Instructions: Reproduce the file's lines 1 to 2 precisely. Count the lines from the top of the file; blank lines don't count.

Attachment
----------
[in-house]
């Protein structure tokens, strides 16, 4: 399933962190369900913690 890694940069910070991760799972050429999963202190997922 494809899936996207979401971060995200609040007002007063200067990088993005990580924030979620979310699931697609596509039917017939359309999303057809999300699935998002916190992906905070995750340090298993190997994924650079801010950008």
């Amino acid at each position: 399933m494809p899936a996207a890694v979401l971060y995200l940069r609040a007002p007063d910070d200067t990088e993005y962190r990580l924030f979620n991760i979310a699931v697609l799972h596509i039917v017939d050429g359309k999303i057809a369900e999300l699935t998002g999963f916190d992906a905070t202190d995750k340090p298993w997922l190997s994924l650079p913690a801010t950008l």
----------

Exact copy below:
[in-house]
């Protein structure tokens, strides 16, 4: 399933962190369900913690 890694940069910070991760799972050429999963202190997922 494809899936996207979401971060995200609040007002007063200067990088993005990580924030979620979310699931697609596509039917017939359309999303057809999300699935998002916190992906905070995750340090298993190997994924650079801010950008």